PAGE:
As someone with a particular interest in building tough, resilient
brands of the future, I’m always curious how big companies keep their innovation, well, innovative.
After all, innovation tends to thrive in open, collaborative
environments where failure is welcomed and old ideas can be jettisoned. This is not the environment that you usually find in your typical multinational.
Volker Schaedler is head of innovation and technology for BASF North America, the U.S. division of the largest company in the world. He will be giving the keynote at the Sustainable Brands conference this year. What could the chemistry giant possibly have to say about innovation and sustainability?
Turns out, the chemistry Schaedler wants to talk about is not of the molecular sort.
Schaedler is a chemist who never lost his passion. "I still love the new, unexpected results that can come from blending two seemingly ordinary elements together. It’s what makes chemistry magic."
But he is quick to point out the time of just creating new molecules had passed at BASF. Instead, the company’s focus has shifted to integrating their molecules into smart solutions and bigger systems.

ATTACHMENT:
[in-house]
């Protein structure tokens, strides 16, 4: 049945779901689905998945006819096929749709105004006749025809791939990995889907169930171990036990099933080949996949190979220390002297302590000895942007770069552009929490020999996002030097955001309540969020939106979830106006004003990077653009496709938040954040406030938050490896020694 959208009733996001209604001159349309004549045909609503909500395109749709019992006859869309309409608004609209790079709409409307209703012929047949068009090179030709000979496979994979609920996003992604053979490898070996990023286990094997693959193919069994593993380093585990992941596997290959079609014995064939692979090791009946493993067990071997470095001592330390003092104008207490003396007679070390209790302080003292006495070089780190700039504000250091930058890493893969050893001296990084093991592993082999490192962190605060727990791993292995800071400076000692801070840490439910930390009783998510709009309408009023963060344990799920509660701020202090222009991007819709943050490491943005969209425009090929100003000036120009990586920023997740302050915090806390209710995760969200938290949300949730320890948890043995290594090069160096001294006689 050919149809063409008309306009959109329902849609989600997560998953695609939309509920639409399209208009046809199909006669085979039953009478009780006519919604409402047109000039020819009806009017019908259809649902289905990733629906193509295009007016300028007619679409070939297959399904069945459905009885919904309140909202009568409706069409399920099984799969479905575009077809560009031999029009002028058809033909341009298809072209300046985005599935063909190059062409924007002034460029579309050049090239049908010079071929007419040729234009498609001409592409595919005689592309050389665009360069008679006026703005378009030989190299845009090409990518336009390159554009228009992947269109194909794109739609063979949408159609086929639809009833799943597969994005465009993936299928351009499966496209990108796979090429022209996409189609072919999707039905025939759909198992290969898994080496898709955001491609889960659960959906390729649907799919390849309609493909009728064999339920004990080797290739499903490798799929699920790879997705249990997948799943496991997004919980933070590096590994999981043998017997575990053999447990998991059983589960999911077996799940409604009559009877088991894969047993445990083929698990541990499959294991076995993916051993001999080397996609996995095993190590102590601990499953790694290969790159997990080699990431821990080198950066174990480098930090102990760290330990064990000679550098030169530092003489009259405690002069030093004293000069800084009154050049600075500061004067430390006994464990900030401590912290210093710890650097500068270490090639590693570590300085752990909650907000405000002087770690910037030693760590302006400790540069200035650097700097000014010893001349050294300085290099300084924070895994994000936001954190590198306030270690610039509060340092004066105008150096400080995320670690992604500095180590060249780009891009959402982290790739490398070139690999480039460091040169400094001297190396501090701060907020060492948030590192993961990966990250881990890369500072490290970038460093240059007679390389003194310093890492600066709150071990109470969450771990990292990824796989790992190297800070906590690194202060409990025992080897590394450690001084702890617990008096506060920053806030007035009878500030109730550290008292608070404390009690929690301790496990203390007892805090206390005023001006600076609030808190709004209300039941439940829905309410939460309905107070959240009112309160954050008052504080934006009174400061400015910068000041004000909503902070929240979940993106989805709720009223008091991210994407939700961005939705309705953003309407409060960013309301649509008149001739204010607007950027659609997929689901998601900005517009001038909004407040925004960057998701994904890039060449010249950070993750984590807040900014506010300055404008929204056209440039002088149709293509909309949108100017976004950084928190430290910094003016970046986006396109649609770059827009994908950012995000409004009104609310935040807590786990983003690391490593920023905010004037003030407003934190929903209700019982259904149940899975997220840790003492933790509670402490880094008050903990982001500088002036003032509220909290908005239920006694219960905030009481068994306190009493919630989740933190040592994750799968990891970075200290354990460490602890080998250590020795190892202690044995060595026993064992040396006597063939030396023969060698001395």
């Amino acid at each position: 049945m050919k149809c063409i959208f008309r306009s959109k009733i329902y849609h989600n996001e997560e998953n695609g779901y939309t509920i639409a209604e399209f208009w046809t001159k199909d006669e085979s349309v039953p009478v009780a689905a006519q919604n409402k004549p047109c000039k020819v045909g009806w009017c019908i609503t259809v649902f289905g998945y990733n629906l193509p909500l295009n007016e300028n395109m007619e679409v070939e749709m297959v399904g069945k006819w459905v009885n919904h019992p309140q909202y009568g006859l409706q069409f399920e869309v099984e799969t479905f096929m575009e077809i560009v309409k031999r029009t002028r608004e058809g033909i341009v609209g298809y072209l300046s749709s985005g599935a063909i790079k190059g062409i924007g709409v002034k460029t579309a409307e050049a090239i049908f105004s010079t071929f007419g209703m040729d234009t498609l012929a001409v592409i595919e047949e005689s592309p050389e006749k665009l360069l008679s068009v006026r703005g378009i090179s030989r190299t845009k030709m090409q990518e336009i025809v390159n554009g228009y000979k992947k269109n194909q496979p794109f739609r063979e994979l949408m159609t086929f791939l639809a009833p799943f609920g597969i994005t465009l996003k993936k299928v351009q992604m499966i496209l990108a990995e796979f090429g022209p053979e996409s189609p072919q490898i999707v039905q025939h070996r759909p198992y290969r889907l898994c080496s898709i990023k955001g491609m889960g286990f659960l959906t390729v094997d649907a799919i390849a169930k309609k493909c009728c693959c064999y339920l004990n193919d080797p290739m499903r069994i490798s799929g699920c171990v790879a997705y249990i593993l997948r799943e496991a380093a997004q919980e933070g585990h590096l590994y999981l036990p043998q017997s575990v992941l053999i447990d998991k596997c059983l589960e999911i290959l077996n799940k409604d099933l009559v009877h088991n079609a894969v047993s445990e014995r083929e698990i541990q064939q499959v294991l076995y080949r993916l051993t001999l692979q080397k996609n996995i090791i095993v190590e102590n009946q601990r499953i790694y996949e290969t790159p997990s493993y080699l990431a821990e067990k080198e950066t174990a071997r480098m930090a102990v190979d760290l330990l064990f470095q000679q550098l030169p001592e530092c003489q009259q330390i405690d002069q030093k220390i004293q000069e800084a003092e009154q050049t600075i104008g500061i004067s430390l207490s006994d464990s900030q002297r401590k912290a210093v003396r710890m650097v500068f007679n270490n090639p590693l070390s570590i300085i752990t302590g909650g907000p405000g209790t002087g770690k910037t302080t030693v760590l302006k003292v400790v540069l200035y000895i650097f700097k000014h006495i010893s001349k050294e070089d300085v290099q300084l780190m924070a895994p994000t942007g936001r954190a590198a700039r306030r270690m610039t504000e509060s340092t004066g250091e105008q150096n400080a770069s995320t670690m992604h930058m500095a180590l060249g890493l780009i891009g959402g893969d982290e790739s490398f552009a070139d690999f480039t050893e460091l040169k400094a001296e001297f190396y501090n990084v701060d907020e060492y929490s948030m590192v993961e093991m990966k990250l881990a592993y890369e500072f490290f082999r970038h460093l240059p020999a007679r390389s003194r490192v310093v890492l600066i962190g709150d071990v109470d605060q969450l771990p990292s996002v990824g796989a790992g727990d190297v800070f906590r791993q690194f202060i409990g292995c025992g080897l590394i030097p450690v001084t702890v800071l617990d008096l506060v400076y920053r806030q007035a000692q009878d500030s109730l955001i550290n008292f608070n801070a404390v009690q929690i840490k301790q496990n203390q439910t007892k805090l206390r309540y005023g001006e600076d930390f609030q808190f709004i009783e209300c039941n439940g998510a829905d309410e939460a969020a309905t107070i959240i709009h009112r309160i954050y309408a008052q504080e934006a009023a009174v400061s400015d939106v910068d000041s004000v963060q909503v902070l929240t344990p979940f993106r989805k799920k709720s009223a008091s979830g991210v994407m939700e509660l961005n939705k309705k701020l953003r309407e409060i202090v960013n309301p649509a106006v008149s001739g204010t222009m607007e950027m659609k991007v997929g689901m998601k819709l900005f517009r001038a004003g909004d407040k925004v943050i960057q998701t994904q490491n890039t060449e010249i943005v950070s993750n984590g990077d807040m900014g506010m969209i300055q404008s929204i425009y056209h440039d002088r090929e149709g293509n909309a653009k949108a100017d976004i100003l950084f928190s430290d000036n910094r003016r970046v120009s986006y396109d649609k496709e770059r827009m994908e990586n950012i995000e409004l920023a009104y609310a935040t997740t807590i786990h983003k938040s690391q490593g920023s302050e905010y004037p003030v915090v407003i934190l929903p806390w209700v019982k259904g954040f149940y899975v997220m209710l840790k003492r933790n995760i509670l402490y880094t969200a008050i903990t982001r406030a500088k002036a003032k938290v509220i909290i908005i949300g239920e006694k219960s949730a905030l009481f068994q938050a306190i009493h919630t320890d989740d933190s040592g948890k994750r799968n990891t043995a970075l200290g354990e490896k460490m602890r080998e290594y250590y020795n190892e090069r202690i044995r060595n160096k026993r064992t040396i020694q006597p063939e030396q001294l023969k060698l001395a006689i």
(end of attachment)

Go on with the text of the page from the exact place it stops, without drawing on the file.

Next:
For instance, BASF and Daimler partnered on the Smart Car "Smart forvision" project that led to—among other things—heat-reflecting paints that reduced the need for air conditioning, transparent solar panel materials for the roof, and all-plastic composite wheels.
Even inside the company, the focus is on creating new partnerships in the form of cross-functional, diverse teams. A far cry from the days of chemists in their lab, and all others outside.
Another key element that fosters innovation is simply focusing on issues that lead to a sustainable future. BASF has organized its innovators around five key "sustainability megatrends": Energy and resources; health and nutrition; construction; transportation; and packaging.
Grouping technologies around these big challenges doesn’t just provide focus, but it fires up the teams working on them—working for the greater good has proven to be extremely motivating.
Schaedler also noted that game-changing innovations were being accelerated through appropriating technology from the outside.
"Make no mistake, we still have massive R&D resources in house. But why would we try to replicate a technology that someone else is willing to share with us?"
Of course, outside partnerships did have their own complications—the sharing of IP, for example. But the benefits of accelerated innovation tended to overshadow these issues.
The way to get accelerated thinking was to put yourself into a situation where chemistry happens. Granted, it may not happen with every experiment. But the results at BASF seem to underscore the upside of sticking with it.